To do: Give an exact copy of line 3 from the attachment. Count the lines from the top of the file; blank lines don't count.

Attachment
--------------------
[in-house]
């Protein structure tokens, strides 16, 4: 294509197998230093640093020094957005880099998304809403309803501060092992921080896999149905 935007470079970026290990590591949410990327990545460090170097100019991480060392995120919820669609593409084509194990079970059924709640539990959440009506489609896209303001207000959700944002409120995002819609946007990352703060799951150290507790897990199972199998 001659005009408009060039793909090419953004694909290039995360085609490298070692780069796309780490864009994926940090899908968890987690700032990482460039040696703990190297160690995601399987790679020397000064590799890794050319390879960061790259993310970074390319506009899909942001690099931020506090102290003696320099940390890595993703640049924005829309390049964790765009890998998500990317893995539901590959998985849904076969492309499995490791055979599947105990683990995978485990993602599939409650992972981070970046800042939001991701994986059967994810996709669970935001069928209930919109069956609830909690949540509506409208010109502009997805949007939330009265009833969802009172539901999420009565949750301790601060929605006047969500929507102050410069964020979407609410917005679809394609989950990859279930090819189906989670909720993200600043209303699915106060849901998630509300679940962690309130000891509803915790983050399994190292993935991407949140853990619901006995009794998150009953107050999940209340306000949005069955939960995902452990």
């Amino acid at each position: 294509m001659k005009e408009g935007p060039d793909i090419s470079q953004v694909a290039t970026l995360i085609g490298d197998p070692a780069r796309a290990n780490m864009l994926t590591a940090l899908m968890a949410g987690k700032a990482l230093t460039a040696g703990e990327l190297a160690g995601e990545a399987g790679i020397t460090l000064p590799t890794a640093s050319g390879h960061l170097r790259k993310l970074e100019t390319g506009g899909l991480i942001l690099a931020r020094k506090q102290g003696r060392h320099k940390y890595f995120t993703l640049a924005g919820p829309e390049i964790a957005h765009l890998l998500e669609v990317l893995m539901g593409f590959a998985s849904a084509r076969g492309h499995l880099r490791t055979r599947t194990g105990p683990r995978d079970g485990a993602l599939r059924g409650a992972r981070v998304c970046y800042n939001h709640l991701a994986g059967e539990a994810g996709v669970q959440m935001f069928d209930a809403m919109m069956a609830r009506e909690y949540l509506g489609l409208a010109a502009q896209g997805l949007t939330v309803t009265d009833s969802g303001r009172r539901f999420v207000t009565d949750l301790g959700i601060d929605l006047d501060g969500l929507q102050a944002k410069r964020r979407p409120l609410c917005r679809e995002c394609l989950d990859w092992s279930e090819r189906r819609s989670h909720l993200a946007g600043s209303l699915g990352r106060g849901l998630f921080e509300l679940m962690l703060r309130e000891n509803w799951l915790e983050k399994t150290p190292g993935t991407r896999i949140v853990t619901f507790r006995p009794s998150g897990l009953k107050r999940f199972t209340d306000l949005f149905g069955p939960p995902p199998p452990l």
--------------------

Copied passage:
């Amino acid at each position: 294509m001659k005009e408009g935007p060039d793909i090419s470079q953004v694909a290039t970026l995360i085609g490298d197998p070692a780069r796309a290990n780490m864009l994926t590591a940090l899908m968890a949410g987690k700032a990482l230093t460039a040696g703990e990327l190297a160690g995601e990545a399987g790679i020397t460090l000064p590799t890794a640093s050319g390879h960061l170097r790259k993310l970074e100019t390319g506009g899909l991480i942001l690099a931020r020094k506090q102290g003696r060392h320099k940390y890595f995120t993703l640049a924005g919820p829309e390049i964790a957005h765009l890998l998500e669609v990317l893995m539901g593409f590959a998985s849904a084509r076969g492309h499995l880099r490791t055979r599947t194990g105990p683990r995978d079970g485990a993602l599939r059924g409650a992972r981070v998304c970046y800042n939001h709640l991701a994986g059967e539990a994810g996709v669970q959440m935001f069928d209930a809403m919109m069956a609830r009506e909690y949540l509506g489609l409208a010109a502009q896209g997805l949007t939330v309803t009265d009833s969802g303001r009172r539901f999420v207000t009565d949750l301790g959700i601060d929605l006047d501060g969500l929507q102050a944002k410069r964020r979407p409120l609410c917005r679809e995002c394609l989950d990859w092992s279930e090819r189906r819609s989670h909720l993200a946007g600043s209303l699915g990352r106060g849901l998630f921080e509300l679940m962690l703060r309130e000891n509803w799951l915790e983050k399994t150290p190292g993935t991407r896999i949140v853990t619901f507790r006995p009794s998150g897990l009953k107050r999940f199972t209340d306000l949005f149905g069955p939960p995902p199998p452990l």